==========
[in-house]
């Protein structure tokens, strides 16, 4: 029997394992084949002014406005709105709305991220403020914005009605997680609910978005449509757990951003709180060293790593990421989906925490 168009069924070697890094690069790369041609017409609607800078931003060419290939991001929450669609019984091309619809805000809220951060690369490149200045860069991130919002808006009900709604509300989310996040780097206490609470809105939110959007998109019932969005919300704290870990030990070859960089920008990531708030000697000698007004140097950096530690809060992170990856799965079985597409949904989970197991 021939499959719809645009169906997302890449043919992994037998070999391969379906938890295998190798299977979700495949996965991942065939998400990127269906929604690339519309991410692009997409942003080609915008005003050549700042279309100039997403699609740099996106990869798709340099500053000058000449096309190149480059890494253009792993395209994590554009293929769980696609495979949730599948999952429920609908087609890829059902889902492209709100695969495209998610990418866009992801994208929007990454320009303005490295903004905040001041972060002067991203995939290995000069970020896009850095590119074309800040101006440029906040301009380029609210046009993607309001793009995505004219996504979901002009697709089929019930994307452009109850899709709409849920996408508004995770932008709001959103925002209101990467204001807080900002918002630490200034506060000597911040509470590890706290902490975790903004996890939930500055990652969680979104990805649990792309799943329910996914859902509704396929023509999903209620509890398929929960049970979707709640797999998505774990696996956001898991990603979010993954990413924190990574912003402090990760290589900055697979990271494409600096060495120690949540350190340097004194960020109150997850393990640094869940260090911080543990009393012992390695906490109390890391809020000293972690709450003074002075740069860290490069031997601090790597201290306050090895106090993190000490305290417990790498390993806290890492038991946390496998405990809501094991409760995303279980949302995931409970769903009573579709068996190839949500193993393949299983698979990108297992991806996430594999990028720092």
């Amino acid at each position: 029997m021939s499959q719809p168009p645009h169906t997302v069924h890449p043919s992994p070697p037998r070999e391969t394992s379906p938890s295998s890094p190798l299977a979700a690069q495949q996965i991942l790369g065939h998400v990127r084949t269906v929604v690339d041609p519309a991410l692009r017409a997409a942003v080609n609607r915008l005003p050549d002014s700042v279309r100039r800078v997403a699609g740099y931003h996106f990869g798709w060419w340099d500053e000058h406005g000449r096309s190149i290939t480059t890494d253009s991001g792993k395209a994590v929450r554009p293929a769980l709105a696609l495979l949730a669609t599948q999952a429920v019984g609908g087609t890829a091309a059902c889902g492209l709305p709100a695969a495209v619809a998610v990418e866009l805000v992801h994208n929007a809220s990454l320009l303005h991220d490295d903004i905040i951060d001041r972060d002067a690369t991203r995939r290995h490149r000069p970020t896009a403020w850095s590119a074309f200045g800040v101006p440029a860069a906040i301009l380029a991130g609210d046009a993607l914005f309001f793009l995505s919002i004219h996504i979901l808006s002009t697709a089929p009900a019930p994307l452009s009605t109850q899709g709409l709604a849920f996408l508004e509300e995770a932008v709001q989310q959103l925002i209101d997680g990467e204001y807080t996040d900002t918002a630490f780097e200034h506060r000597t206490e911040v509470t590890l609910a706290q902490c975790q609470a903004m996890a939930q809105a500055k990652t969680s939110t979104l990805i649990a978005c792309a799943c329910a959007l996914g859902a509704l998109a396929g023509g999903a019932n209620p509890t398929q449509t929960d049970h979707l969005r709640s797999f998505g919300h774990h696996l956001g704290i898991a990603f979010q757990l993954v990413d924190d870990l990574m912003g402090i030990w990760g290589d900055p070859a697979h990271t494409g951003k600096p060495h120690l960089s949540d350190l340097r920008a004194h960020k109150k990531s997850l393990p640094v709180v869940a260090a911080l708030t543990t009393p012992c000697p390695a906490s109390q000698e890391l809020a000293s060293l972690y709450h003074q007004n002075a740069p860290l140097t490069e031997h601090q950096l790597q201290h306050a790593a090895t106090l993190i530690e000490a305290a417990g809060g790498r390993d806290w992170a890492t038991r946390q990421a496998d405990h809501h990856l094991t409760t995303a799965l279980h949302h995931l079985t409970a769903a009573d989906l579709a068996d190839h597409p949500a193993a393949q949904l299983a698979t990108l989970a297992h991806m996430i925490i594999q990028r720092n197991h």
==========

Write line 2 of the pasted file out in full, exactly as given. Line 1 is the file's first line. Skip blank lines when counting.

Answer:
């Protein structure tokens, strides 16, 4: 029997394992084949002014406005709105709305991220403020914005009605997680609910978005449509757990951003709180060293790593990421989906925490 168009069924070697890094690069790369041609017409609607800078931003060419290939991001929450669609019984091309619809805000809220951060690369490149200045860069991130919002808006009900709604509300989310996040780097206490609470809105939110959007998109019932969005919300704290870990030990070859960089920008990531708030000697000698007004140097950096530690809060992170990856799965079985597409949904989970197991 021939499959719809645009169906997302890449043919992994037998070999391969379906938890295998190798299977979700495949996965991942065939998400990127269906929604690339519309991410692009997409942003080609915008005003050549700042279309100039997403699609740099996106990869798709340099500053000058000449096309190149480059890494253009792993395209994590554009293929769980696609495979949730599948999952429920609908087609890829059902889902492209709100695969495209998610990418866009992801994208929007990454320009303005490295903004905040001041972060002067991203995939290995000069970020896009850095590119074309800040101006440029906040301009380029609210046009993607309001793009995505004219996504979901002009697709089929019930994307452009109850899709709409849920996408508004995770932008709001959103925002209101990467204001807080900002918002630490200034506060000597911040509470590890706290902490975790903004996890939930500055990652969680979104990805649990792309799943329910996914859902509704396929023509999903209620509890398929929960049970979707709640797999998505774990696996956001898991990603979010993954990413924190990574912003402090990760290589900055697979990271494409600096060495120690949540350190340097004194960020109150997850393990640094869940260090911080543990009393012992390695906490109390890391809020000293972690709450003074002075740069860290490069031997601090790597201290306050090895106090993190000490305290417990790498390993806290890492038991946390496998405990809501094991409760995303279980949302995931409970769903009573579709068996190839949500193993393949299983698979990108297992991806996430594999990028720092």